Tuesday, February 1, 2011

Nightmare After Christmas Tour [review]

The Nightmare After Christmas Tour rolled into Lexington Friday night, and some of today's hottest bands in rock nearly burned Rupp Arena to the ground (literally).


New Medicine, a young band from Minneapolis, kicked off the show. Led by a front man who looks like a tattooed twin of Nick Swardson (seriously, look at pics of them both- the resemblance is uncanny), their music was pretty good. The very upbeat, poppy-rock songs were fun, especially "Rich Kids," in which the band assures that even though they aren't college educated, they are more than qualified to entertain you, 'cause in rock and roll they "got a PH.D." How can you argue with that? Overall, they aren't going to be the next Metallica (or even New Found Glory for that matter) but they are worth the time to watch on YouTube or maybe even make a purchase from iTunes. 




Hollywood Undead stormed the stage next- and when I say stormed, I mean it literally. Amidst the sounds of warning sirens, the hoard of masked band members ran onto the stage in a bit of an overwhelming fashion. Six guys sang, while occasionally playing bass, guitar, keyboard, and electric drums, plus there was one 'real' drummer, who was more of live background music than anything else.  They had a sound similar to Linkin Park, with singing mashed up with rap rhymes, especially in "Hear Me Now," the first single off their new album. 
I will admit that their set took some getting used to. The singing was live, but the majority of the music was pre-recorded tracks that allowed the bassist, guitarist, and keyboardist, too, to throw in their parts when convenient. But somehow, amongst all the melee, it worked. You couldn't help moving along to the catchy beats of the songs. "Everywhere I Go" was probably their best song of the night, and the entire general admission audience knew every word to the rhyme at the beginning (except me- what a loser, but you'll be happy to know I have since remedied that).  

 

When Stone Sour came onto the stage, the new-age hybrid rap-rock was shoved straight out the windows of the arena. And when front man Corey Taylor ran out and I saw him in person for the first time, I'm not gonna lie- I had a moment. There, right in front of me, was THE Corey Taylor, singer for Stone Sour and Slipknot, a seriously huge rockstar who I had never seen live before. After my sa-woon moment passed and my breathing regulated, I was still having a hard time getting over his appearance. He just looked so...normal. Not a guy that could sing for Slipknot or even the heavier songs of Stone Sour, like "Hell and Consequences." With just a few tattoos, short hair, jeans and a t-shirt, he said it best when he said he looked like "the metal Dougie Howser." 

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Stone Sour put on an amazing show, one that was much more mellow than I had expected. They did rock out with some more hardcore stuff like "30/30-150" that hadn't had much radio play, the majority of the songs were hits that were familiar favorites, including  "Say You'll Haunt Me," the first single from Audio Secrecy.  Taylor had solo reign of the stage as he sang an acoustic version of "Bother." But honestly, he was the center of the show the entire set. The rest of the band was great, but not wildly active and or distracting from the show put on by Taylor.  It was an amazing show, no doubt about it.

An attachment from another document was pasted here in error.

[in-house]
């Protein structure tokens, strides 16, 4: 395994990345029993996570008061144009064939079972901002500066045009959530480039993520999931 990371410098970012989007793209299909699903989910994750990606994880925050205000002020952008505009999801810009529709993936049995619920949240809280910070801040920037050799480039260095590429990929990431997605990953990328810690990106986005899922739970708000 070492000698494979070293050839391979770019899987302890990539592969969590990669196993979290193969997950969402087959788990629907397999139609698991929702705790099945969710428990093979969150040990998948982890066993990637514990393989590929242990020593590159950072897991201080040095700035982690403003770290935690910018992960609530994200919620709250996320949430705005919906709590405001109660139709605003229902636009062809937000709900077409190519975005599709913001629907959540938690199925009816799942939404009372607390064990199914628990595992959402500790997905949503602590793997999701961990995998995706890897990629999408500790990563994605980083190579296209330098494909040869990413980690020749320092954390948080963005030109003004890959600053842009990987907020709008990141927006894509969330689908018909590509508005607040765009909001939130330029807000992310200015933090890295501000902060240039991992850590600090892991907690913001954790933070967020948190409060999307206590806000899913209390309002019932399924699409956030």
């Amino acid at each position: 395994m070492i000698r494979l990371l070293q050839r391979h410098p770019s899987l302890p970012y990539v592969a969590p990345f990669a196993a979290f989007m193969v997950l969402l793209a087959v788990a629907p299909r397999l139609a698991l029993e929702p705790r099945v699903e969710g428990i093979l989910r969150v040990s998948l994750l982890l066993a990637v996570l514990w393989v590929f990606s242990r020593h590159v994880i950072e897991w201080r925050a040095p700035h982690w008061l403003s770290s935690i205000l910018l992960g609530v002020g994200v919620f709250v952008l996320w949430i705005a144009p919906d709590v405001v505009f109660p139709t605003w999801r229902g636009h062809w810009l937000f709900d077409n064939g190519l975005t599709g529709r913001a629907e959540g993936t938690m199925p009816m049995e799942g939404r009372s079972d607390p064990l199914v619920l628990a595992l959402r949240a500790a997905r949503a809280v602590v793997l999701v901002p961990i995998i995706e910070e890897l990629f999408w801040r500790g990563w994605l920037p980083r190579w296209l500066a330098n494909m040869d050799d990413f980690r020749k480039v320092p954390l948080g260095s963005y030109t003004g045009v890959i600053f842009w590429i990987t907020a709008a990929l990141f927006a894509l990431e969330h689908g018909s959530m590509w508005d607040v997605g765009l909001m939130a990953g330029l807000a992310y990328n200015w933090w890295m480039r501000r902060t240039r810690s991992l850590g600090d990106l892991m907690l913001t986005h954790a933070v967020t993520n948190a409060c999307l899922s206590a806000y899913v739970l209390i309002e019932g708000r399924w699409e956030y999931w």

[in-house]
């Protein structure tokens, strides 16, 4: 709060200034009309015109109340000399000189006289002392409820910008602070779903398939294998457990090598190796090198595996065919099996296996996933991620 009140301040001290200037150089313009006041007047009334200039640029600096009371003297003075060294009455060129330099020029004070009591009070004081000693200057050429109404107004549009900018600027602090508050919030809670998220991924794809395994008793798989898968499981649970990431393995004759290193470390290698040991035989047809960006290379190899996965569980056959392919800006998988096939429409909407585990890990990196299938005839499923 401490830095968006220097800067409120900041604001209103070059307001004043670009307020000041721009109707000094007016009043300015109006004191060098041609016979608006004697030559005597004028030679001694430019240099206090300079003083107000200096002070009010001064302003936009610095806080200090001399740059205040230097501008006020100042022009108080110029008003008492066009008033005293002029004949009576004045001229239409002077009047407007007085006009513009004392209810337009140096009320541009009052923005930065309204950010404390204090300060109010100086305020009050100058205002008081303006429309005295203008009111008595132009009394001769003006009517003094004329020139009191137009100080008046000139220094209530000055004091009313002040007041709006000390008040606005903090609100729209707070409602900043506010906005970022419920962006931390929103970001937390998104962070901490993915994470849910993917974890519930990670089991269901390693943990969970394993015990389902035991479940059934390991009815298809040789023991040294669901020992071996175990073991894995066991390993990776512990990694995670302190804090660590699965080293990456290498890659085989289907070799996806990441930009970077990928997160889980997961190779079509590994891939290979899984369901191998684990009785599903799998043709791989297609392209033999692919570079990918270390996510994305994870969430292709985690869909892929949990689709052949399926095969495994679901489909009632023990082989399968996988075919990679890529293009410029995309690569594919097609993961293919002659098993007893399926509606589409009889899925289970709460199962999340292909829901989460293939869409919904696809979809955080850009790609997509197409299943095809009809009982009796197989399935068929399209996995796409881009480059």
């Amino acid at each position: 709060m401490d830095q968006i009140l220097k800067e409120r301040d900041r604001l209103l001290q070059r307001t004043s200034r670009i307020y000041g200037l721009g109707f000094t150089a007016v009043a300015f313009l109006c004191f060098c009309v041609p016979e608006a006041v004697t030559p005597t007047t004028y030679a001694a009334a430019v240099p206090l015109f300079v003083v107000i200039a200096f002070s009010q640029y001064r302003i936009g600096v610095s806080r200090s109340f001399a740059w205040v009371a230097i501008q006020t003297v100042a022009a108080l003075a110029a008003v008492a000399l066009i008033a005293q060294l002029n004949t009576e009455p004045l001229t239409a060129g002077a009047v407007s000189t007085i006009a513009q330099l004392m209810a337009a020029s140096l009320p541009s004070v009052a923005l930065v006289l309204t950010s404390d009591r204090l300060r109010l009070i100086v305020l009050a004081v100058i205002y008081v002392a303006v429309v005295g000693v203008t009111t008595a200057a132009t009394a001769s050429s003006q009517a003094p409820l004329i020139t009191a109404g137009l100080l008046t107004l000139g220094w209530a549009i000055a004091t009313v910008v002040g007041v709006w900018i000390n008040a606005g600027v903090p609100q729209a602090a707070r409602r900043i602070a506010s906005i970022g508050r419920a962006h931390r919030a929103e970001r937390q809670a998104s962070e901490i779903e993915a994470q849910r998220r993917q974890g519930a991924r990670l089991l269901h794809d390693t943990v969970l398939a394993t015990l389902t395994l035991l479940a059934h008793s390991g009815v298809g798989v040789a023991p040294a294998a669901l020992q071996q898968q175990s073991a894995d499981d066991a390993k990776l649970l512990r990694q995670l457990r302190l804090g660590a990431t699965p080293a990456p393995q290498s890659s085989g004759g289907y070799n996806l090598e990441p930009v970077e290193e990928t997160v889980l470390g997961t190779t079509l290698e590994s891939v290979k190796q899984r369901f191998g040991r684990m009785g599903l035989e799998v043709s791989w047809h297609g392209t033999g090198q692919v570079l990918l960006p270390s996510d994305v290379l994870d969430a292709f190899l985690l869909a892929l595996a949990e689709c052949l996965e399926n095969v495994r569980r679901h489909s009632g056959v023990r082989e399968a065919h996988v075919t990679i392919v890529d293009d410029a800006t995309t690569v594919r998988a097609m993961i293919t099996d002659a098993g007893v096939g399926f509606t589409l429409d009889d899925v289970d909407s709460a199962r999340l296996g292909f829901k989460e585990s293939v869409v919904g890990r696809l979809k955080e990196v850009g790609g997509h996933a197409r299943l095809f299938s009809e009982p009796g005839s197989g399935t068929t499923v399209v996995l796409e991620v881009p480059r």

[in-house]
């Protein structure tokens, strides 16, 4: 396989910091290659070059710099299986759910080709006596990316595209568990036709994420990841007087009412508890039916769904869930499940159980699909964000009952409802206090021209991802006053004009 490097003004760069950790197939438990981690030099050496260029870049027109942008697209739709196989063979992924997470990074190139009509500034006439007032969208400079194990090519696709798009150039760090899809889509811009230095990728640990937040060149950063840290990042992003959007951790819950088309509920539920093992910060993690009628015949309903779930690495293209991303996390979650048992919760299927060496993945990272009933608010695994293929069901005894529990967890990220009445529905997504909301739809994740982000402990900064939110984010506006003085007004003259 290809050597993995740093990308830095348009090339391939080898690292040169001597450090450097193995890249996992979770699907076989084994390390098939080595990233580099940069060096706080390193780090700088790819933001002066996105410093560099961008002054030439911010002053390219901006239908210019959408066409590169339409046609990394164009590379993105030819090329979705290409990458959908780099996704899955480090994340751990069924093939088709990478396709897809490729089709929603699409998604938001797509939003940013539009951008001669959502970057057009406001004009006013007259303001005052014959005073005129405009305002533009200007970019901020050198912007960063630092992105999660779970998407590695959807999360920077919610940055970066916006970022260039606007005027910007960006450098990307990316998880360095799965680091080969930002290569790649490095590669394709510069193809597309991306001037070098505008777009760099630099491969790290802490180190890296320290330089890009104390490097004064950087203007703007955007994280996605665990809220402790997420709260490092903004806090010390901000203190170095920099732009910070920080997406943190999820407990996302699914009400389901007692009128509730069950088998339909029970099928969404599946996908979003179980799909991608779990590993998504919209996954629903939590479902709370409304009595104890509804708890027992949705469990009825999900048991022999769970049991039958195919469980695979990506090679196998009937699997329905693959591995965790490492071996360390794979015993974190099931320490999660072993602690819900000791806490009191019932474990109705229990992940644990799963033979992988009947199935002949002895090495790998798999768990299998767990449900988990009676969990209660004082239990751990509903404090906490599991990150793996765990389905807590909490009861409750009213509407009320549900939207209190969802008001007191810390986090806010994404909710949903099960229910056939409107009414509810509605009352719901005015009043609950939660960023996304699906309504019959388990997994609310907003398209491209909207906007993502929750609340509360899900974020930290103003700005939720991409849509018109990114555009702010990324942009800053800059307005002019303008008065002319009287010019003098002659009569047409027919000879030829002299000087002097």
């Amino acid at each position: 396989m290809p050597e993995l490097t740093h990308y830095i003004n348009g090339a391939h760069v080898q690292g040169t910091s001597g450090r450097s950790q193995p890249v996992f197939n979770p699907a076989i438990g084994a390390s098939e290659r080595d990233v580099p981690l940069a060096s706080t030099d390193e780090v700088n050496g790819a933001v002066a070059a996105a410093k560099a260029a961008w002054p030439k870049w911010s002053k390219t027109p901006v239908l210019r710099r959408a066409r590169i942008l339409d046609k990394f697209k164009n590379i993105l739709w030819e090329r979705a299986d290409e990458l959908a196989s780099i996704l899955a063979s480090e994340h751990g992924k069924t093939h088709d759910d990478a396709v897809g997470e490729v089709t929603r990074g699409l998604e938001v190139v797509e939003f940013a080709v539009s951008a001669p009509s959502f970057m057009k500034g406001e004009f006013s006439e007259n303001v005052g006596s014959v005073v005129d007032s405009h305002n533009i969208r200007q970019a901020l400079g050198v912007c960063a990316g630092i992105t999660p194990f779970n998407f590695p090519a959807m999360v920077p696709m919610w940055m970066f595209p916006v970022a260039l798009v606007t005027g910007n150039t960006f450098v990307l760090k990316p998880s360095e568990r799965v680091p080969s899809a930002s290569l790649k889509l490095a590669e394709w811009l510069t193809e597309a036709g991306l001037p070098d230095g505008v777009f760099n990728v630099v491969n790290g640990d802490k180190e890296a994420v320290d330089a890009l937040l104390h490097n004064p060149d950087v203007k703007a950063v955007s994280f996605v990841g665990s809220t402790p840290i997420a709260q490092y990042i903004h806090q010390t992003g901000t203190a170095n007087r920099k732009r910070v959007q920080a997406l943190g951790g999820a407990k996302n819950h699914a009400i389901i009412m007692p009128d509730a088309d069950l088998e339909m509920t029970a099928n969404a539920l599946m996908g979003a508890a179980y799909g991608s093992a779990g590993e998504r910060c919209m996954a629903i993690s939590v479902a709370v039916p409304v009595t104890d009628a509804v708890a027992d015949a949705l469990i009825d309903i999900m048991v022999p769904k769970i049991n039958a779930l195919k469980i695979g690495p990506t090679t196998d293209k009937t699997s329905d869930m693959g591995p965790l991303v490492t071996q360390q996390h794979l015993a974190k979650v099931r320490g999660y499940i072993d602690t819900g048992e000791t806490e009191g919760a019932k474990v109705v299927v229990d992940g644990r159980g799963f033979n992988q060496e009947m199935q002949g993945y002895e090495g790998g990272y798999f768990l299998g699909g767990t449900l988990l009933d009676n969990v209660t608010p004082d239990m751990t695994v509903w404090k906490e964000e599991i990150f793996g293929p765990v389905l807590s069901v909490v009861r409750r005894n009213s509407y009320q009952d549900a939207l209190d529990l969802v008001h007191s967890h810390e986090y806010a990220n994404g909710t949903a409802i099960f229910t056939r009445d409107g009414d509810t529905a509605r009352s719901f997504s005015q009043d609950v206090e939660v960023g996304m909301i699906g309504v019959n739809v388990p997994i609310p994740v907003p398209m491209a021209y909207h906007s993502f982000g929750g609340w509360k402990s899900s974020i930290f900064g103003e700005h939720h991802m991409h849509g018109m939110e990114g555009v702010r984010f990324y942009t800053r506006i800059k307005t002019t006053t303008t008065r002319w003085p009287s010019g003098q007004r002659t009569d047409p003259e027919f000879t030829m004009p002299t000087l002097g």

Right before the curtains dropped for Avenged Sevenfold and the stage setup was revealed, it was clear that someone's nightmare was about to begin. A man was standing on top of the light rigs, and around his neck was a white rope noose. He took a step forward and jumped, leaving him swinging back and forth at the front of the stage (where the black cables that were actually supporting him were finally illuminated).


This stunt was just the first of the incredible sights that filled the entire show. The stage was filled with metal gates and stone columns that shot fire skyward so intensely that the fire was hot on the skin of people all the way across the arena. The background banner featured a house that was lit so that the windows glowed like someone inside flipped on a switch. It was an amazing spectacle, and probably the best staging of any show I have ever been to (and at this point I've been to a lot of shows. There was even more flames and fireworks than Nickelback, and like them or not, that's a lot of pyro).        

 

The music itself was perfectly amazing, in true A7X style. The band blasted through almost the entire "Nightmare" album, throwing in other older favorites as well. Though singer M. Shadows tried to lighten the mood by telling jokes and talking about his time at the previous night's Rascal Flatts concert, there was still a strong sense of sadness hanging over the entire show. The sadness, caused by the untimely death of drummer Jimmy "The Rev" Sullivan a little over a year ago, penetrated almost every song. The most emotional moment came when they played "So Far Away," which M. Shadows said was "the saddest song," and it really was.  A background featuring an image of the band hugging with The Rev in the center was dropped, and as the song ended, touring drummer Arin Ilejay stepped away from the set and the lights all focused on the empty seat. It was a touching moment, without doubt, in a show full of such touching moments. 
Don't get me wrong, the show was not made up of entirely sad moments. It was also a rocking explosion of heavy A7X music, from the the first song all the way through "A Little Piece of Heaven" during the encore. The balance of all the moods of the songs made for an emotional roller coaster that left the crowd exhausted but thrilled, unwilling to wake up after the end of this nightmare. 
 

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